• El Greco moved to Venice around 1567, at the age of 26, to complete his training.
  • El Greco studied with Titian, in Venice, the most renowned painter of his day.
  • El Greco combined Byzantine traditions with Western style.
  • El Greco meaning “The Greek” was his nickname due to his Greek nationality.
  • In 1570 El Greco moved to Rome, and he was received at the Palazzo Farnese, which had become the centre of the artistic and intellectual life of the city.
  • Michelangelo and Raphael had just died when El Greco moved to Rome.
  • His stay in Rome wasn’t successful. He acquired more enemies than friends, with his Venetian Renaissance painting style compared to Roman and Tuscan painting.
  • In 1577 he moved to Toledo where he produced some of his best-known paintings and lived there until death.
  • While most of El Greco’s art was in the Mannerist style, he had a unique style.
  • El Greco dramatic and expressionistic style was met with puzzlement by his contemporaries, but El Greco found appreciation in the 20th century.
  • El Greco is today regarded as the predecessor of Expressionism and Cubism.
  • Famous for elongated figures.
  • Picasso claimed that El Greco was the only Cubist painter before him and that he drew his inspiration for inventing Cubism from El Greco.
  • El Greco’s signature, in Greek, may be seen in the corner of most of his paintings.
  • King Philip of Spain did not like the result of the first commission he gave to El Greco, so he offered no further commissions to El Greco. The exact reasons for the king’s dissatisfaction remain unclear. Lacking the favour of the king, El Greco stayed in Toledo, instead of Madrid, where he was more highly regarded.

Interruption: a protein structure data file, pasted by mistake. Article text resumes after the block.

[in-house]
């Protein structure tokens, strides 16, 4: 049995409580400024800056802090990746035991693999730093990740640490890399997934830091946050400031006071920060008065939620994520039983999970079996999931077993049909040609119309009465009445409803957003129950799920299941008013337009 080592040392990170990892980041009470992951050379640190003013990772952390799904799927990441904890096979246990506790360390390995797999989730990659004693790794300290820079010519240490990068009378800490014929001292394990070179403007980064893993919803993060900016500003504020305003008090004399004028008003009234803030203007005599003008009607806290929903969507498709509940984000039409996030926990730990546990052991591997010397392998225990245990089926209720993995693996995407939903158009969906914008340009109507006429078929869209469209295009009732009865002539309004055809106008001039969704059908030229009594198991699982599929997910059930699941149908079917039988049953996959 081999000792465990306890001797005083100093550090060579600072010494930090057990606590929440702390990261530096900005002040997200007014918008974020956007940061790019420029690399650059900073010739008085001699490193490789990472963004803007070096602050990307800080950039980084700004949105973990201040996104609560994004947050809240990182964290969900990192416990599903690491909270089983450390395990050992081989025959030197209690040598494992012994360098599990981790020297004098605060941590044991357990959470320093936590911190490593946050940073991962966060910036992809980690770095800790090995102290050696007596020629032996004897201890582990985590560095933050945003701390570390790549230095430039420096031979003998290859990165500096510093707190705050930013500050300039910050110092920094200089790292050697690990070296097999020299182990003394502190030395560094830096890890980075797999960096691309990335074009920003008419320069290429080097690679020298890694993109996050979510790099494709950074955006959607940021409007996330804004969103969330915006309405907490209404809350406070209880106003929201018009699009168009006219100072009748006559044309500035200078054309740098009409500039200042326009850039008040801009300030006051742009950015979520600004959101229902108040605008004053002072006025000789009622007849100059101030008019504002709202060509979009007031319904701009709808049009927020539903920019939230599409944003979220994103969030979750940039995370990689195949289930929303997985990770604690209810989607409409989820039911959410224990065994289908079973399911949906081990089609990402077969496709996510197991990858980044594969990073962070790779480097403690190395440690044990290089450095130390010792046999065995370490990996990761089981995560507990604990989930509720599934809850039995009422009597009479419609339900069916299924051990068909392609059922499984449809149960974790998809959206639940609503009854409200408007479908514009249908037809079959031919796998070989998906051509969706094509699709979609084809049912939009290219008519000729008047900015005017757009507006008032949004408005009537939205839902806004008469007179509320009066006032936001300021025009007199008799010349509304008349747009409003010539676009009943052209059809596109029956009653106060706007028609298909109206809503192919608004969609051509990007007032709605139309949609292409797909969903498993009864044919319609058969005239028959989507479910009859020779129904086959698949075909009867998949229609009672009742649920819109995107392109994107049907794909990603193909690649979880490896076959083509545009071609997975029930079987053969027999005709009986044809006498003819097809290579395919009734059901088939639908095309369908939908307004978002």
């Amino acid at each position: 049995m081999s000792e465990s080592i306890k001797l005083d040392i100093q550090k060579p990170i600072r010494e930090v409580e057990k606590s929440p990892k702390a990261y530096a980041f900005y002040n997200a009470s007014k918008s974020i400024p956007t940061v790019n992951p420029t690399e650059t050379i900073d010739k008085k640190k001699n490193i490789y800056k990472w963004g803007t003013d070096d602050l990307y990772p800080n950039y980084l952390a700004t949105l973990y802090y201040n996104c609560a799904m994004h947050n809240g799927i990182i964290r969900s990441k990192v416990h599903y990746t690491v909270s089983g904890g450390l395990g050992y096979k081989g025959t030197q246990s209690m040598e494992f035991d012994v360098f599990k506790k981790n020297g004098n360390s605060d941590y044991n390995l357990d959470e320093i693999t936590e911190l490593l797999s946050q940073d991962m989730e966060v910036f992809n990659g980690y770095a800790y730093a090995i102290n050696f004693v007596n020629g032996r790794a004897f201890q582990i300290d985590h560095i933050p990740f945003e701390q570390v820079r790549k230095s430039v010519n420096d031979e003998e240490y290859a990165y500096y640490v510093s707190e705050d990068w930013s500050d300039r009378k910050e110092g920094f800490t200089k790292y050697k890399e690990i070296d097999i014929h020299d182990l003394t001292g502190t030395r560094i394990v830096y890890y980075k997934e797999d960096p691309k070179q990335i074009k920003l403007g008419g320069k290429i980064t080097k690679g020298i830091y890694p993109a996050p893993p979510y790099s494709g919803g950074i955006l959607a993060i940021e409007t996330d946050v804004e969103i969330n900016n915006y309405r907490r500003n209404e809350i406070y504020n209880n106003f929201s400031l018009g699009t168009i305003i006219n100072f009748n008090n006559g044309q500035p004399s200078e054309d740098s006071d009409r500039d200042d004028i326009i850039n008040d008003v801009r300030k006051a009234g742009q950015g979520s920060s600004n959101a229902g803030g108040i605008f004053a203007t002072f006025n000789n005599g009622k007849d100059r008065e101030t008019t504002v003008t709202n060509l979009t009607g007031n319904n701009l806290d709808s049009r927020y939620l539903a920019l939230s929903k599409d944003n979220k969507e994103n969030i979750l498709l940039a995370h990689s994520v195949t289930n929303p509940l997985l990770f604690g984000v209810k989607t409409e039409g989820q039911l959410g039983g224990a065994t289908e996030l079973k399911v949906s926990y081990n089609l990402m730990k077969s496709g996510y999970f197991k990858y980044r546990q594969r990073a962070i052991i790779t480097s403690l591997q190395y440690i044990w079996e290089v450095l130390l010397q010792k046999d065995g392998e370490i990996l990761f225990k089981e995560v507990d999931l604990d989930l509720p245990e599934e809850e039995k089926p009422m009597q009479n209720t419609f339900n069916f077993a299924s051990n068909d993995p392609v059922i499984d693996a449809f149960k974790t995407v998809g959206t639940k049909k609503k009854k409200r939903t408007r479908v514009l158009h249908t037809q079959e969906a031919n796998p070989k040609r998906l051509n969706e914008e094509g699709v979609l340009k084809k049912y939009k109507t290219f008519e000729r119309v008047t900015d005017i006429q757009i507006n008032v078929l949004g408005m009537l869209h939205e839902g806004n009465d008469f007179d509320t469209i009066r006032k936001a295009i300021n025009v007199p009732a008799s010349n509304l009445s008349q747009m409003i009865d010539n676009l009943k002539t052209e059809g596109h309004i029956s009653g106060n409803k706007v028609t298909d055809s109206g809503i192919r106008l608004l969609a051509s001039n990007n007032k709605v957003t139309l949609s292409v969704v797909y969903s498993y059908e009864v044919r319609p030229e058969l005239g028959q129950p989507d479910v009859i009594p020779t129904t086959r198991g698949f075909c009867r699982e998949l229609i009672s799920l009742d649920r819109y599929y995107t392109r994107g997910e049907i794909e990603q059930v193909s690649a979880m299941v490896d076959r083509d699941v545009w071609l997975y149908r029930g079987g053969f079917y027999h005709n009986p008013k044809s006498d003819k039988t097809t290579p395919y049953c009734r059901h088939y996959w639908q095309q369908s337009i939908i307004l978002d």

• Typically signed his paintings with his full birth name in Greek – “Domenikos Theotokopoulos”
  • El Greco influenced artists like Picasso, as well as writers like Rainer Maria Rilke and Nikos Kazantzakis.

El Greco Quotes

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“Art is everywhere you look for it.”

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“I paint because the spirits whisper madly inside my head.”

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“Can the darkness condemn the light?”

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“The language of art is celestial in origin and can only be understood by the chosen.”

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“You must study the Masters but guard the original style that beats within your soul and put to the sword those who would try to steal it.”

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“I hold the imitation of colour to be the greatest difficulty of art.”

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“It is only after years of struggle and deprivation that the young artist should touch colour – and then only in the company of his betters.”

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“Artists create out of a sense of desolation. The spirit of creation is an excruciating, intricate exploration from within the soul.”

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“I suffer for my art and despise the witless moneyed scoundrels who praise it.”

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“I was created by the all-powerful God to fill the universe with my masterpieces.’

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“Art is everywhere you look for it, hail the twinkling stars for they are God’s careless splatters.”

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A Tour of Artists

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“I paint because the spirits whisper madly inside my head.”
– El Greco

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Photo Credit: El Greco [Public domain]